North Korea and the United States will hold a second bilateral meeting to discuss the stalled six-nation talks on the North’s nuclear weapons programs, a senior Seoul diplomat said Monday.
The exact date for the meeting has not been set, but the two sides will meet sometime after this week’s planned summit in Washington between South Korean President Lee Myung-bak and U.S. President Barack Obama, the diplomat said on the condition of anonymity.
North Korean and U.S. officials met in New York in late July to gauge the possibility of resuming the six-party talks, which also involve South Korea, China, Russia and Japan. Last month, chief nuclear envoys from the two Koreas met for the second time to discuss terms for resuming the multilateral forum, but no tangible progress was reported.
“The second round of talks between the U.S. and North Korea will be held by the end of this month, at the latest,” the diplomat said, adding the planned meeting might take place “in a third country.”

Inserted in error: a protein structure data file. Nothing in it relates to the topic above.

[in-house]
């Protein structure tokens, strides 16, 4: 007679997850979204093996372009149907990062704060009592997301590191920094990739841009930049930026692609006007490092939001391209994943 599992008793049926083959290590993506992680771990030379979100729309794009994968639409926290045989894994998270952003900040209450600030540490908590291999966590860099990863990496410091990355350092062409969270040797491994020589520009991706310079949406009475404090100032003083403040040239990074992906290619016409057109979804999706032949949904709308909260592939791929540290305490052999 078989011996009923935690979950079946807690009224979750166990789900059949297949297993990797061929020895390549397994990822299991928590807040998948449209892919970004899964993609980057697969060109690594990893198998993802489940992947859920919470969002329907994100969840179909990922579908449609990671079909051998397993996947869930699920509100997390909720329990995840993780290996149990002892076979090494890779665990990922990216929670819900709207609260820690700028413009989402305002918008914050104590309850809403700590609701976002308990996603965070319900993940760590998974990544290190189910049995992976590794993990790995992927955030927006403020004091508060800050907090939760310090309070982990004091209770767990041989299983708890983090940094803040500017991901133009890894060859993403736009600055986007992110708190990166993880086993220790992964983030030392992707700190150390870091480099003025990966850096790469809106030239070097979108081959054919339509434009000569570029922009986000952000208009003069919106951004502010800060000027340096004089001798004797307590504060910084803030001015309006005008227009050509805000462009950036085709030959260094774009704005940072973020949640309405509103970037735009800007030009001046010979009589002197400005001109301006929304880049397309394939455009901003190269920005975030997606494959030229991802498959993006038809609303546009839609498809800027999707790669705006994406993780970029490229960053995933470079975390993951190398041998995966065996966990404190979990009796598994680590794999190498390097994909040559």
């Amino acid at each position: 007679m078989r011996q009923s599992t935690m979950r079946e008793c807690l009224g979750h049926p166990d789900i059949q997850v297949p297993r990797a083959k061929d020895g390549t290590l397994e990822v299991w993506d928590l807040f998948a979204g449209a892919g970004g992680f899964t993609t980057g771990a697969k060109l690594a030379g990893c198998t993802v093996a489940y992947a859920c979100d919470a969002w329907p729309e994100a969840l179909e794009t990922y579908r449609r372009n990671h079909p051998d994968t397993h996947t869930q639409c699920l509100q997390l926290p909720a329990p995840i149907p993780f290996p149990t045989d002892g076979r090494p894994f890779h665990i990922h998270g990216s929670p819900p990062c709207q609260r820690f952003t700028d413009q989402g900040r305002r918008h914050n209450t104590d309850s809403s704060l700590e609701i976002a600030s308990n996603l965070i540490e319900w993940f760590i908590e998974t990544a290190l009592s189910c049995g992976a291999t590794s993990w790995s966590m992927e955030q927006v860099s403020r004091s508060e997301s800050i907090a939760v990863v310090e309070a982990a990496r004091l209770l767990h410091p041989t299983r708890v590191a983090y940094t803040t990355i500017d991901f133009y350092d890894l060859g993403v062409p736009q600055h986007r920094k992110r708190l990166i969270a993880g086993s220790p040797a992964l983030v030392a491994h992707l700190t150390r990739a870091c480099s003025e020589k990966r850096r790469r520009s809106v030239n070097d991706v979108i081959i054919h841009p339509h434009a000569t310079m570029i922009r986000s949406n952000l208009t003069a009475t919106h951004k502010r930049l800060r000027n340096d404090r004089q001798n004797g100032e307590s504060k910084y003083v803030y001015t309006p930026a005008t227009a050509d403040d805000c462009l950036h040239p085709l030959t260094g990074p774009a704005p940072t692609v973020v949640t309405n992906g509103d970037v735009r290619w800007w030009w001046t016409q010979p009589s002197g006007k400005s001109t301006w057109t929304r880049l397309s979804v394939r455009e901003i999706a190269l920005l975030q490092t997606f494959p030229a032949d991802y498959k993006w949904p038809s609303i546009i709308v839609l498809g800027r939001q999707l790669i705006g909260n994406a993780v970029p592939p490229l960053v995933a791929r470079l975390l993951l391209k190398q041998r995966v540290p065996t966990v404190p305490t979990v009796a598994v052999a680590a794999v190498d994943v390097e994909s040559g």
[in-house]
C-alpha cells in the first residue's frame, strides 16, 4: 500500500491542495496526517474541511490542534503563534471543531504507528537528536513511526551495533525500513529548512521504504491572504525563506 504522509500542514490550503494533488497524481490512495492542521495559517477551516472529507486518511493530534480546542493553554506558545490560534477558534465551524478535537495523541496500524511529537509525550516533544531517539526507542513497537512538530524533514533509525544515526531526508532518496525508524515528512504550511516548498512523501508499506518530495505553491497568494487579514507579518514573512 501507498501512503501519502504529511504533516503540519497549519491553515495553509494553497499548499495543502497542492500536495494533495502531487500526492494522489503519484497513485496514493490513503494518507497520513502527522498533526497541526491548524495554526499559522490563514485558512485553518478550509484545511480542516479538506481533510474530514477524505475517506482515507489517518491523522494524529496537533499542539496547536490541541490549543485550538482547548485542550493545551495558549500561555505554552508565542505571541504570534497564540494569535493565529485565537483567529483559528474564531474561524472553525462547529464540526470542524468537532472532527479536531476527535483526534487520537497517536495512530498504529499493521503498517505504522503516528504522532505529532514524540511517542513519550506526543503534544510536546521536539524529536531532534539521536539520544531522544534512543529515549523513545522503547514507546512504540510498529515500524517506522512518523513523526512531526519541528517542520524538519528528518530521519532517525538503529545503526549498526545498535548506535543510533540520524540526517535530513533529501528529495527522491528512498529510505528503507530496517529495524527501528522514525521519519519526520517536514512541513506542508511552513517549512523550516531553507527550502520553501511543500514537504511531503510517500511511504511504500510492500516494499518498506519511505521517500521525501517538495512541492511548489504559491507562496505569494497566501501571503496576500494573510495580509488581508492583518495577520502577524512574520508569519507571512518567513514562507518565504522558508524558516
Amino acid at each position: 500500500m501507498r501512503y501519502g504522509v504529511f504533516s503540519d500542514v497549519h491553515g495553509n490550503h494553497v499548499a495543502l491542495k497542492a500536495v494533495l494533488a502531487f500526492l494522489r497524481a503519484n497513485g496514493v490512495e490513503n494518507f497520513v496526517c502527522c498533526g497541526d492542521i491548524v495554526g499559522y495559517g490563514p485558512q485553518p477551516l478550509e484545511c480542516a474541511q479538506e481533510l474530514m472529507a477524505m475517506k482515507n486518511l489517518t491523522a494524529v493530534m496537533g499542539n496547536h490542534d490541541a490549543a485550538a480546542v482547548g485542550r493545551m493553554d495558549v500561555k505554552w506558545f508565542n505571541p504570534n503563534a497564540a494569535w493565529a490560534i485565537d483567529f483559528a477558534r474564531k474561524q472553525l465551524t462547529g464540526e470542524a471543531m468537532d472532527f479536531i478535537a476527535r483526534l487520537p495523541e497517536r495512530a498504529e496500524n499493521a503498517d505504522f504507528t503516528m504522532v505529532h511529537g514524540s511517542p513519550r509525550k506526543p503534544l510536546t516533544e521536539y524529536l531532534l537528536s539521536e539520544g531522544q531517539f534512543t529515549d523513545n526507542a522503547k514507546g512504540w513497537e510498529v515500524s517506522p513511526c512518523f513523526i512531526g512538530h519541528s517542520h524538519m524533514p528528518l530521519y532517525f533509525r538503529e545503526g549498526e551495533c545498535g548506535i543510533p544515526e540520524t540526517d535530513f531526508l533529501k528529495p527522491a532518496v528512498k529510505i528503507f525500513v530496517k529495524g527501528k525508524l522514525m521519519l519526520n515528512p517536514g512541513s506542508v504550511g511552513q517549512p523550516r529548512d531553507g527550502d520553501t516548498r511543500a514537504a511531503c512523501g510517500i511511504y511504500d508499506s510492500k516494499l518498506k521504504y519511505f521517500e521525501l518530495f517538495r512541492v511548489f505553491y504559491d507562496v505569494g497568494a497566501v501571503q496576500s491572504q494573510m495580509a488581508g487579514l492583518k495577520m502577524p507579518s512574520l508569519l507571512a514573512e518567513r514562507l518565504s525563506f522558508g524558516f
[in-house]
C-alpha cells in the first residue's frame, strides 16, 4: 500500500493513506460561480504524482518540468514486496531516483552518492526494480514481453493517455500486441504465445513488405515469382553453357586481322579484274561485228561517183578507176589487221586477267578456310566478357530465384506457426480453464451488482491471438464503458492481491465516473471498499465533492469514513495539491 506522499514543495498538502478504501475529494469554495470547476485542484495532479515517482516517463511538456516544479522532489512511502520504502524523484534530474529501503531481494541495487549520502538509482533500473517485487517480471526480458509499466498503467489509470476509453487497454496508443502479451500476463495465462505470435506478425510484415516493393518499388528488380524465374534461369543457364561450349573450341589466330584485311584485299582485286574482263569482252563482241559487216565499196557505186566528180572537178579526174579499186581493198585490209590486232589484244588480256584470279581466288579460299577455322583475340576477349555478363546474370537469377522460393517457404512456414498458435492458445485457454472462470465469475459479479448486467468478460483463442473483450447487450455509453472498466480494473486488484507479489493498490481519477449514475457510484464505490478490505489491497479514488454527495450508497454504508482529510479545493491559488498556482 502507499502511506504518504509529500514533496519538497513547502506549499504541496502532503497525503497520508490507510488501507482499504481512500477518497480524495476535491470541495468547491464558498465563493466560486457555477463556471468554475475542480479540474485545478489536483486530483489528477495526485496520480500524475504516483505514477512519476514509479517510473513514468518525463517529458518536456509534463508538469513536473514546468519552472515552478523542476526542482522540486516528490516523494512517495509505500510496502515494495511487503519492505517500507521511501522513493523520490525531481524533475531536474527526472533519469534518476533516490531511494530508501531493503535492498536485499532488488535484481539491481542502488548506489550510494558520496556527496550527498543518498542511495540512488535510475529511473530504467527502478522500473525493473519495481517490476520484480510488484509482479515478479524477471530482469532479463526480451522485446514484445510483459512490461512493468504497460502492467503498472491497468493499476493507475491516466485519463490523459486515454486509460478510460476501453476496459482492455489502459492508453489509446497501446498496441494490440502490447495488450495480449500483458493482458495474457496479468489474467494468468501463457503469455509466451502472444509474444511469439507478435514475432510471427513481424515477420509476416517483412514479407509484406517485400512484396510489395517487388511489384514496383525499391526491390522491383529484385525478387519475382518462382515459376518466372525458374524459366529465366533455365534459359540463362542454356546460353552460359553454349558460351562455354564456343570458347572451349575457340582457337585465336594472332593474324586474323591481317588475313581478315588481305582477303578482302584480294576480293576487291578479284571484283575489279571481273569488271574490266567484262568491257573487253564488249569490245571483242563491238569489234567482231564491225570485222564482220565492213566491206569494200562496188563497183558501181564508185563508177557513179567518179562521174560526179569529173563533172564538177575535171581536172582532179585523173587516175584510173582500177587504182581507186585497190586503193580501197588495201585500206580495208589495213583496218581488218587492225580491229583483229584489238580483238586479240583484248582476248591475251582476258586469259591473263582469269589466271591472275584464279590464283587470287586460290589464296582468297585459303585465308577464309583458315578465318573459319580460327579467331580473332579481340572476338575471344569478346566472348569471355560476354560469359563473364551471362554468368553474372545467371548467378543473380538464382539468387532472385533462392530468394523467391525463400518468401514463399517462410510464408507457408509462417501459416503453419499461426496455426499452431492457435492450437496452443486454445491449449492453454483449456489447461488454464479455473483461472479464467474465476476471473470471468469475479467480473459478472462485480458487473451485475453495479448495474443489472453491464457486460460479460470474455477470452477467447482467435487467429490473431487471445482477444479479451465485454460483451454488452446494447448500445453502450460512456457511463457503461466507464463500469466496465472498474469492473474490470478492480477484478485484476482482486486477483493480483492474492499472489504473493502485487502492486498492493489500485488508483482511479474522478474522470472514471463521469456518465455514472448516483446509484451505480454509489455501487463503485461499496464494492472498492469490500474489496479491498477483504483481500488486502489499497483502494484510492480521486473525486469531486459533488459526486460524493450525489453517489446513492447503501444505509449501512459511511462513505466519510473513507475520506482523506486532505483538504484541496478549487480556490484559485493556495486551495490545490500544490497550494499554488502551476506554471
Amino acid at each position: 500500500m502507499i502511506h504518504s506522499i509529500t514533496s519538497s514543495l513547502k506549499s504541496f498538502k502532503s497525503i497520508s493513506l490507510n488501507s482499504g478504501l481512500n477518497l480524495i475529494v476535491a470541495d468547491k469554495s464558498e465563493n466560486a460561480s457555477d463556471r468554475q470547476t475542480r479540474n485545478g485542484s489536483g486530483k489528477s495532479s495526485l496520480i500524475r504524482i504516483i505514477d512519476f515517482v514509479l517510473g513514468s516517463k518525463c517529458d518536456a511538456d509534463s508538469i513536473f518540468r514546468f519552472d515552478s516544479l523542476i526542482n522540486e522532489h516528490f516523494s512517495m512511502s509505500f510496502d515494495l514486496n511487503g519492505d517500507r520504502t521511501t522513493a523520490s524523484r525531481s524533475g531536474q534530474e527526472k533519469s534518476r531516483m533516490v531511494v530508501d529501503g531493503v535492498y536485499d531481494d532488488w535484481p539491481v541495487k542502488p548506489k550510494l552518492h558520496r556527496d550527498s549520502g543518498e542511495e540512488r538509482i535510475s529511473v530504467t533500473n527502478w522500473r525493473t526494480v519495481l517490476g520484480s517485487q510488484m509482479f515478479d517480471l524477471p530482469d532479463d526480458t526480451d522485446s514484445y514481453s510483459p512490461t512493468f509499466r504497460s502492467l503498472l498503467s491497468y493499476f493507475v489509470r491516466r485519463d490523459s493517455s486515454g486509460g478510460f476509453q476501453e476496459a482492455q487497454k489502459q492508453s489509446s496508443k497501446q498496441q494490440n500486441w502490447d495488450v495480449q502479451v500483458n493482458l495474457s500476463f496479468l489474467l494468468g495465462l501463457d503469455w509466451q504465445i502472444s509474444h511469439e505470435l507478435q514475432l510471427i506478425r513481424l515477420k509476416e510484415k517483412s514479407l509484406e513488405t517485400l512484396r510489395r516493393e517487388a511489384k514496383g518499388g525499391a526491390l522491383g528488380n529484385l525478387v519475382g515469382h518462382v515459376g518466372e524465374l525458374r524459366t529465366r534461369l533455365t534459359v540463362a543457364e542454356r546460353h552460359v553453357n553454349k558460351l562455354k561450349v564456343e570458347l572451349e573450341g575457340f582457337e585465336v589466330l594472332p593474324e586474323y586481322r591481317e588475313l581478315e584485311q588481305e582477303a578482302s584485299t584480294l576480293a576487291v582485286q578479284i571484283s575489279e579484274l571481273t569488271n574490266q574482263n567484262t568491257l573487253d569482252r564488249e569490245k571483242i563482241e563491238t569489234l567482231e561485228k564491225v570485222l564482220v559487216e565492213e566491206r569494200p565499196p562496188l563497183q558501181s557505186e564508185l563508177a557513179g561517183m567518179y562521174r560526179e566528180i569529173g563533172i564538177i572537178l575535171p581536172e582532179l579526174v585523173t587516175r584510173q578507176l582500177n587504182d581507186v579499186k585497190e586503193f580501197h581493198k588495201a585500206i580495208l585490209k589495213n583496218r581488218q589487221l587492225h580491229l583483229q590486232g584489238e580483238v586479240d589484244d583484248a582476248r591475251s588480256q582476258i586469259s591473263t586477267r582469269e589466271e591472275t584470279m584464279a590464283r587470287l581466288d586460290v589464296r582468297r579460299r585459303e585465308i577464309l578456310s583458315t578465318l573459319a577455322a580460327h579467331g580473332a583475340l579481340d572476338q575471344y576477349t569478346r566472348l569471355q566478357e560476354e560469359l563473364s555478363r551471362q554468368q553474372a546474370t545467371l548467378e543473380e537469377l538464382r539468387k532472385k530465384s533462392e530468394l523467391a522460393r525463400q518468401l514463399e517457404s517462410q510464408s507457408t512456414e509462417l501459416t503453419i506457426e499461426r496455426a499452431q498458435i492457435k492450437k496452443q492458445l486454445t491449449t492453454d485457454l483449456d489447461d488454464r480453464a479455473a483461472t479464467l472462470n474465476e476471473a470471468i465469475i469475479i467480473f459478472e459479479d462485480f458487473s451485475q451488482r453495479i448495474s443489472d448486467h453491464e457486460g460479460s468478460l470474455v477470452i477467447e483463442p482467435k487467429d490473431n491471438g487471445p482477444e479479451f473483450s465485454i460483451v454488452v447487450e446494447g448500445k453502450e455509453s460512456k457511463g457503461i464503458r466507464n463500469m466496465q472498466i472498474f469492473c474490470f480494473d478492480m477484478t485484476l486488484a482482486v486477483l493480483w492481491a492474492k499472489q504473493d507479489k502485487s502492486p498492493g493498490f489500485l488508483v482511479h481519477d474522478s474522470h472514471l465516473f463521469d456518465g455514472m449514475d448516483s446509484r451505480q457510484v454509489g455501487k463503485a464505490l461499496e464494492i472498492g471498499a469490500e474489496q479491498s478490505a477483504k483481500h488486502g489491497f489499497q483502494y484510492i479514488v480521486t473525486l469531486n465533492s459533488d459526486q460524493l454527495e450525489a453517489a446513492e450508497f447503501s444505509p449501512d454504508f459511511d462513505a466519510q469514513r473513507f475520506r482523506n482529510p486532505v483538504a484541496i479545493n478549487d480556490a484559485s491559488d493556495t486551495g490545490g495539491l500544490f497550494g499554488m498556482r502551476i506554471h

Last week in Seoul, Kurt Campbell, assistant U.S. secretary of state for East Asian and Pacific affairs, told reporters that Lee and Obama will discuss an “appropriate way forward” with their current approach on dealing with North Korea.
South Korea’s chief nuclear envoy Lim Sung-nam returned home on Monday from a three-day trip to Washington, where he coordinated the allies’ joint stance on the six-party talks.
The six-party talks, aimed at persuading North Korea to give up its nuclear weapons programs in exchange for economic and political aid, have been dormant since Pyongyang left them in April 2009. The North then conducted its second nuclear test a month later.
Seoul and Washington have insisted that Pyongyang halt all nuclear activities, including its uranium enrichment program, and allow U.N. inspectors to monitor the suspension as preconditions to reopening the six-party talks. North Korea, however, is pushing to resume the forum without any conditions attached.